Mobile order and pay apps have become wildly popular with consumers, however cafes and restaurants offering them are the ones that may be having heartburn. As the following article relates, these customer time-saving apps require heavy testing by the stores to ensure they do not prove to be operationally disruptive and unappetizing.
Mobile ordering is fast becoming a must-have offering for retail chains built on quick customer service. But as several first movers in mobile ordering have shown, balancing digital services with in-store experiences can be challenging.
Shake Shack earlier this year took a unique approach as it prepared to launch a mobile application that enables consumers to order and pay from their iPhones. It allowed hundreds of consumers to give the application a whirl in select locations around the country. But they weren’t your average consumers.
They were digitally-savvy contractors, farmed out by crowdsourcing startup Applause, who paid them to ferret out software bugs and make suggestions about how to improve the application’s layout prior to the nationwide launch in January, says Phil Crawford, the quick-service chain’s vice president of IT.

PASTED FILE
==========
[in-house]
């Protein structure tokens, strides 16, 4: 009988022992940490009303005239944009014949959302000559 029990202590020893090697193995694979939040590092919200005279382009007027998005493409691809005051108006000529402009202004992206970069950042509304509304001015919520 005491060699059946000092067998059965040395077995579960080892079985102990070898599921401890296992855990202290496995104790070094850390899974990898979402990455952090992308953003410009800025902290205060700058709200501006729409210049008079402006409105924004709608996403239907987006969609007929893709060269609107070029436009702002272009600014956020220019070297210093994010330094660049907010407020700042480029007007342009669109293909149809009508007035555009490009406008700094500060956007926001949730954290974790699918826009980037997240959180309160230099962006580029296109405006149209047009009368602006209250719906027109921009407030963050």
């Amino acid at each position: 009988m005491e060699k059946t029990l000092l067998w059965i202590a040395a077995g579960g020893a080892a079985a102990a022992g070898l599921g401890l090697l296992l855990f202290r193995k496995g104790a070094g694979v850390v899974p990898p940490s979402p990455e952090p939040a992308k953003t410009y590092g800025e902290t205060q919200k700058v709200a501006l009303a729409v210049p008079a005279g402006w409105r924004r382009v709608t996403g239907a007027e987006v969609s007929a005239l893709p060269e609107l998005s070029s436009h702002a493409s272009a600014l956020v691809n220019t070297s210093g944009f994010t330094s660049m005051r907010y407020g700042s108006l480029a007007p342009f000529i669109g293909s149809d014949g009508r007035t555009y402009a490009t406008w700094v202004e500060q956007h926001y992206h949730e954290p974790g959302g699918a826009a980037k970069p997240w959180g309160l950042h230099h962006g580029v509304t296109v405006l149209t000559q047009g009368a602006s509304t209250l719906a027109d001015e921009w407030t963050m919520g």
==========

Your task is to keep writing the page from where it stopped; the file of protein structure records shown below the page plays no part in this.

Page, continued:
It also helped Shake Shack integrate the digital service into its operational workflow, potentially helping the company avoid the execution issues and bottlenecks that have plagued Starbucks, Chipotle and other companies offering mobile ordering services.
The ability to order and pay for products via a smartphone is rapidly becoming table stakes for companies who wish to curry favor with and strengthen loyalty among today’s consumers, many of whom are seeking more digital experiences from their favorite brands. Domino’s, Panera and Starbucks are among the early adopters of such services.
Even the best-in-class Starbucks app has seen some store gridlock at peak hours with both mobile and in-store ordering customers jockeying for space at the pickup area. The coffee cafe is currently working on revamping the physical layout to accommodate multi-channel orders efficiently. Meanwhile burger and sandwich shops wrestle with issues such as keeping prepared orders fresh for arriving customers. Clearly, live testing is a must for mobile order and pay apps as there are too many moving parts to assume that early kinks will just work themselves out. Brand loyalty for restaurants, like their food, has a shelf life, and unhappy customers will certainly try a nearby competitor that has taken the time to test and launch a finely-tuned mobile order, pay, and fulfillment system.
Overview by Raymond Pucci, Associate Director, Research Services at Mercator Advisory Group
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